crow funeral

this morning, I am the attendee
of another crow funeral

the fourth such curated cacophony
close followed by hushful reverence

yet this is only something eventual
finally becoming true

while elsewhere, the crickets
rasp hymns to the rain

© Sarah Whiteley

Anyone who has followed this poetry blog for any length of time knows that I have been accepted by a very special family of crows. For the past 9 years, they have been clownish companions who visit me on the porch, caw through my window to get my attention, introduce their young to me, and tag along on walks with the dogs. I have had to warn any dog sitters coming in that the crows recognize my dogs and will want to walk with them even when I’m not there. I have been entertained, enchanted, and delighted by them – even when they steal my lighter and drop chicken bones on my head (I think that’s a gift?).

This morning the family lost one of this year’s young – hit by a car while I was on my way to work. This is the fourth crow funeral I have witnessed, but the first I have seen from start to finish. While I would have much preferred to have a different start to my Friday, it at the very least serves as a reminder that animals are as capable of close connection and of mourning as we are.

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the traveler, starting young

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I never was in so much trouble
as that time I vanished down the tracks,
losing sight of the afternoon,
small shoes balanced on the ties,
walking into evening between the rails

even at that age I could name goldenrod
and dog rose, Queen Anne’s lace and sumac –
could pick out moths from butterflies –
but had not yet discovered the word
for that unrelenting itch to wander

but mother knew the word and four miles later,
I was spanked all the harder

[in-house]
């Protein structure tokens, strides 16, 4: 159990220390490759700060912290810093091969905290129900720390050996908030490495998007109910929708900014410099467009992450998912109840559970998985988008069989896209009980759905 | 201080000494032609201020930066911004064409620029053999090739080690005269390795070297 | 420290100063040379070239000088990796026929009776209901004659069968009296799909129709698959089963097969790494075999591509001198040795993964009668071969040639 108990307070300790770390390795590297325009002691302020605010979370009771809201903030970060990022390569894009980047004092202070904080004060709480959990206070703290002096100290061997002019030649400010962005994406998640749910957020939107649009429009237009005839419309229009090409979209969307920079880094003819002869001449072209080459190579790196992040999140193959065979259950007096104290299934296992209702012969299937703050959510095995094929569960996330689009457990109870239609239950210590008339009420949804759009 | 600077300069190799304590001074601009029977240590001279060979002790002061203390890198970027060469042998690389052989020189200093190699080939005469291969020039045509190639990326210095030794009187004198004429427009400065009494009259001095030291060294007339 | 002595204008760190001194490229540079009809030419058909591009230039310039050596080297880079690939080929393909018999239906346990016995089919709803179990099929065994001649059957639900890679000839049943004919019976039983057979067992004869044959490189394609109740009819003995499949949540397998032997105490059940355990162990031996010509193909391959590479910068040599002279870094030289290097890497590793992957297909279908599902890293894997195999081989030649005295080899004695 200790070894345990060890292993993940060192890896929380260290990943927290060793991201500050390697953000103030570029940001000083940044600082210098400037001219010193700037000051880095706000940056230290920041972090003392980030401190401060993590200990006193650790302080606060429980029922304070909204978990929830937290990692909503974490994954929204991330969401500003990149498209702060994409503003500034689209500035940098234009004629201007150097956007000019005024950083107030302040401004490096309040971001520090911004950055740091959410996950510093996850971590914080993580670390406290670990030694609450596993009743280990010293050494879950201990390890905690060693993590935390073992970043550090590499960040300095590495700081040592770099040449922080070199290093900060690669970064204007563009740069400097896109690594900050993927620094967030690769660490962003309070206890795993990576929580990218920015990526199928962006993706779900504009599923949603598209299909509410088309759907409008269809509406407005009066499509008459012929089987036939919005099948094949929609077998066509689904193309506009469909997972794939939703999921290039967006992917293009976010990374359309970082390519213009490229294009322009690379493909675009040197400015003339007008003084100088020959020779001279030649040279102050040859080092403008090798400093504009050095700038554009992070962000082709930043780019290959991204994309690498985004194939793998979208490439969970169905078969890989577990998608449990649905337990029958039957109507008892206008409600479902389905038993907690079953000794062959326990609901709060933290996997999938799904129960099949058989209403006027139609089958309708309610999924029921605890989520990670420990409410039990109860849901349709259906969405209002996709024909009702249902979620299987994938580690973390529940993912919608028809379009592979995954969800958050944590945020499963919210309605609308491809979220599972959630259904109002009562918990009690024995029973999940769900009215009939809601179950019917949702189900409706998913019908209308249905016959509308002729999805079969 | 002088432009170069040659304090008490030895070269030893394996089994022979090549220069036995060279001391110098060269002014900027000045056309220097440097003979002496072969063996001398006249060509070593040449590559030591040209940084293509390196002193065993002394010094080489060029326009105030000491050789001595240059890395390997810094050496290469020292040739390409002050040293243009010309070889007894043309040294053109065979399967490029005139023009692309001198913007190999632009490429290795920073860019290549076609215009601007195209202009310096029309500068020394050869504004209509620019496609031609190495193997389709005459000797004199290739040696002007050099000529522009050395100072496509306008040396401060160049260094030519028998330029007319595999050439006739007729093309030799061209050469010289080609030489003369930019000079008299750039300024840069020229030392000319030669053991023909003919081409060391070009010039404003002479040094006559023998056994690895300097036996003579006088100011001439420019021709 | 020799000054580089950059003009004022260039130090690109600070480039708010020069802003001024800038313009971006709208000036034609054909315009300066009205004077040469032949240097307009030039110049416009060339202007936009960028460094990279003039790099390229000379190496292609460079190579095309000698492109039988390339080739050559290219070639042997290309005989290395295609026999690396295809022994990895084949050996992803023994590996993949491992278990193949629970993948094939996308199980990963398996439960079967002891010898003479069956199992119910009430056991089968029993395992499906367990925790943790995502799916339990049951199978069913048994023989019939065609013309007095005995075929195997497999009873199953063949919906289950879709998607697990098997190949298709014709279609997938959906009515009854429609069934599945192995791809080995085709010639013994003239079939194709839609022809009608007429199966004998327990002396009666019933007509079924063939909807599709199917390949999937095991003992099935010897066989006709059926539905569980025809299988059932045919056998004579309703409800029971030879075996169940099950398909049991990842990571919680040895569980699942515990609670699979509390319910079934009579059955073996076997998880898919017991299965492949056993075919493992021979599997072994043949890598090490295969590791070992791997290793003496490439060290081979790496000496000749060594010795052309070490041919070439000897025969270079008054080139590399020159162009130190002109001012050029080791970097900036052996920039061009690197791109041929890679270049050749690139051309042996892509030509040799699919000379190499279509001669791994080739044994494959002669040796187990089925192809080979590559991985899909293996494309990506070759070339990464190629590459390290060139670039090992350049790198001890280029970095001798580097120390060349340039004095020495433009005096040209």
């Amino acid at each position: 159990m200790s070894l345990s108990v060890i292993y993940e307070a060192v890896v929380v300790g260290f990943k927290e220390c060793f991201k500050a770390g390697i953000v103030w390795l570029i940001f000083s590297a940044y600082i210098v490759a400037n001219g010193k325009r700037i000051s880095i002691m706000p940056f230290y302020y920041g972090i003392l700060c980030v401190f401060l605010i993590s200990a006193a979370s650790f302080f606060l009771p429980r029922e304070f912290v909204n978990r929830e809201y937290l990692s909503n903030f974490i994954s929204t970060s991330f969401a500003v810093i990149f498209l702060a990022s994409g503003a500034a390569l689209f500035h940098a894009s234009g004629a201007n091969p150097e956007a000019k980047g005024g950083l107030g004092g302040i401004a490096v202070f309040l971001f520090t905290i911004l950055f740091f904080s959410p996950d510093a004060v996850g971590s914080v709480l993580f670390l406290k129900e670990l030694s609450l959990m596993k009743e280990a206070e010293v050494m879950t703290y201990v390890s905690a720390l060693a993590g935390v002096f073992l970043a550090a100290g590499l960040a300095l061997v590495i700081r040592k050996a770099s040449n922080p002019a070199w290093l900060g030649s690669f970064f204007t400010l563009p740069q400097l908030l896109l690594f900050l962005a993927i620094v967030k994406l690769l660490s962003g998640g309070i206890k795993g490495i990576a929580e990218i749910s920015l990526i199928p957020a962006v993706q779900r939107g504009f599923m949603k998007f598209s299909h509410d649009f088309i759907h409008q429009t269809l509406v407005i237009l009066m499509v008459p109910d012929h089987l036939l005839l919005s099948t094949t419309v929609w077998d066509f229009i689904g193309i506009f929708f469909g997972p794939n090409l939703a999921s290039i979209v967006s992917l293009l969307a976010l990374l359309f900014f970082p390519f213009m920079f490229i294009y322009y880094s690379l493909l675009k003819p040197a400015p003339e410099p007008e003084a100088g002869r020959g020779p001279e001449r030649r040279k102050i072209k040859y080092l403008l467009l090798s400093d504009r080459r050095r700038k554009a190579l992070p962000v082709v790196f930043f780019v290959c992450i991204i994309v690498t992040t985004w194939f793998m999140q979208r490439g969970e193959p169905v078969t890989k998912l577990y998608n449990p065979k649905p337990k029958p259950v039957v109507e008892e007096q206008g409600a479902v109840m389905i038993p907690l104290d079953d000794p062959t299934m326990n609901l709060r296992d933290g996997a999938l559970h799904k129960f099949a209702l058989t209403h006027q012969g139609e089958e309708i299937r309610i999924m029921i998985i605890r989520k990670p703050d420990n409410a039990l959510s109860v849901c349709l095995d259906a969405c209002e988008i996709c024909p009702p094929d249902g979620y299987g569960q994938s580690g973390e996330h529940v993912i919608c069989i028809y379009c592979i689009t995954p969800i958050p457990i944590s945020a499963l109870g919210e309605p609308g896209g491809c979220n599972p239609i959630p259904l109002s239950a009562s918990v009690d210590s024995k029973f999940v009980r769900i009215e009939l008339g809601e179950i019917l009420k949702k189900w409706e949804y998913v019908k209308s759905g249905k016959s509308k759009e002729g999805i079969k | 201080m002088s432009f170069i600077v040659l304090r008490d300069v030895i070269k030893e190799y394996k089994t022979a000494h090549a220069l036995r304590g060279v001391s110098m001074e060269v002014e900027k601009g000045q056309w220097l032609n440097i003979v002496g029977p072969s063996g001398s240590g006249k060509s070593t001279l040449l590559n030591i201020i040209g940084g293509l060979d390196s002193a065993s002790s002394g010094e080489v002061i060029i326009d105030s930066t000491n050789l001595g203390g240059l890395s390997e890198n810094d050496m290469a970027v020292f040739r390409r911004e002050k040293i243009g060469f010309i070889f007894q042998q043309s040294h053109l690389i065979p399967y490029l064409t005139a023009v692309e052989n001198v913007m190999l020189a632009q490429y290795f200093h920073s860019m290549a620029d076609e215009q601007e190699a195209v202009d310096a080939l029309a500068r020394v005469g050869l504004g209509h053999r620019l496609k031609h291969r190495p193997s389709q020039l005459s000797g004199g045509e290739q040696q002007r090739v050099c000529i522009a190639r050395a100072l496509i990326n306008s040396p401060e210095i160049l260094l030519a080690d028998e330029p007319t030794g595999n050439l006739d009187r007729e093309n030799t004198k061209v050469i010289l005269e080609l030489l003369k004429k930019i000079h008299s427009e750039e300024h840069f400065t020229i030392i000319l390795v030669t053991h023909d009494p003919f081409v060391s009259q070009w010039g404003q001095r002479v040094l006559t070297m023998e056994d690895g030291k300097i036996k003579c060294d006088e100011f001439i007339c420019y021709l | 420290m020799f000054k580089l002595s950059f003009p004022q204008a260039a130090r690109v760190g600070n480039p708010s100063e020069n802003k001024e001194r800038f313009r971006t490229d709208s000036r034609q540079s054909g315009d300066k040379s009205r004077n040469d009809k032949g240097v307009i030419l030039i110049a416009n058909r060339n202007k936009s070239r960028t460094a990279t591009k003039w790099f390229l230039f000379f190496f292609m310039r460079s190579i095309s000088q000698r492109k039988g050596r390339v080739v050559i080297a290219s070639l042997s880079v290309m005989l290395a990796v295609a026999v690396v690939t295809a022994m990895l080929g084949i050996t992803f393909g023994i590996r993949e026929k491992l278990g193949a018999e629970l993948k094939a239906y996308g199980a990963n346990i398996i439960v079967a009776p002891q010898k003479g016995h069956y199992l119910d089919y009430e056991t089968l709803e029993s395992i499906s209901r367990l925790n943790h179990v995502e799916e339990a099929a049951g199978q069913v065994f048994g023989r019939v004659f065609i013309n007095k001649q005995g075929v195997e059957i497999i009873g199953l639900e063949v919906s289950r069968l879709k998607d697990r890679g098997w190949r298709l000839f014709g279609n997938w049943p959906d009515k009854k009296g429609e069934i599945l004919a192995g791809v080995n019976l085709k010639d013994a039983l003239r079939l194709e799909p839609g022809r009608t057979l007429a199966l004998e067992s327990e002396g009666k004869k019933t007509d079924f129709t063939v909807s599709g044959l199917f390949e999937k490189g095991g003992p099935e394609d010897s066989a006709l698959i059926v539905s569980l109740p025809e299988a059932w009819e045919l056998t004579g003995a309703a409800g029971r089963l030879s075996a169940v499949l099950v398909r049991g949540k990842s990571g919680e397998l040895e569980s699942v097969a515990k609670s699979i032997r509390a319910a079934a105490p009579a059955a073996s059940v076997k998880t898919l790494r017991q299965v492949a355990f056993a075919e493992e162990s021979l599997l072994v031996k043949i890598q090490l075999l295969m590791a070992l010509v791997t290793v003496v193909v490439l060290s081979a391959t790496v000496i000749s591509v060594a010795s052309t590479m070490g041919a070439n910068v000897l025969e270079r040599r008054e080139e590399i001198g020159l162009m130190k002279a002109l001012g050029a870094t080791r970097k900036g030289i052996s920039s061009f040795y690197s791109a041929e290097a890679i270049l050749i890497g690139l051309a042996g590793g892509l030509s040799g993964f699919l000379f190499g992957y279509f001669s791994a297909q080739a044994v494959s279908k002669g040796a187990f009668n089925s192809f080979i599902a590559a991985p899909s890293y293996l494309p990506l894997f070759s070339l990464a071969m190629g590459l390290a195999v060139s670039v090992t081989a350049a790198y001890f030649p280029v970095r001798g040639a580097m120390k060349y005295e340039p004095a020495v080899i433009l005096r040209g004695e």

for the future loss of her daughter
who would disappear along the tracks
to find solace down some dusty road

© Sarah Whiteley

the waiting

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the waiting creeps up
from feet, passes hips,
submerges wrists
in slippery uncertainty

naturally, the ear
strains to catch
the subtle shift of air
that marks departure

no one ever sings
through the smoke
of staying –
love and smoke both
only ever go

sometimes you
get so caught up
in the leaving,
all kisses become
eventual goodbyes

another bottle
sits on the table,
waiting for me to
swallow myself again
with pretending,

for your feet
to recede down
the front steps
down other, more
diffident streets

© Sarah Whiteley

what has been lost

smoke
love remaining half-asked,
with an exile’s hunger,
what have you lost?
smoke never stops moving,
alters nothing, and
leaves irretrievably

when exactly does time
distill us down to fire?
down to accumulated passion?
at what point have we traded
the marked directions
of known constellations
for the possible light
of far, unseen stars?

I carry with me every touch,
each quiet sigh released
beside you, and have lost
precisely nothing

© Sarah Whiteley

a poet’s levy

certain books stay hidden –
those in which loss and love
exist without conclusion

and at times I may crack them –
draw new maps to old places,
new creatures of known constellations,

and let the moon out into the room
once more, to rest on shoulders
that can bear the additional gravity

a tolerable price to pay
for the pen to be able to say
“I survive! I survive! I survive!”

© Sarah Whiteley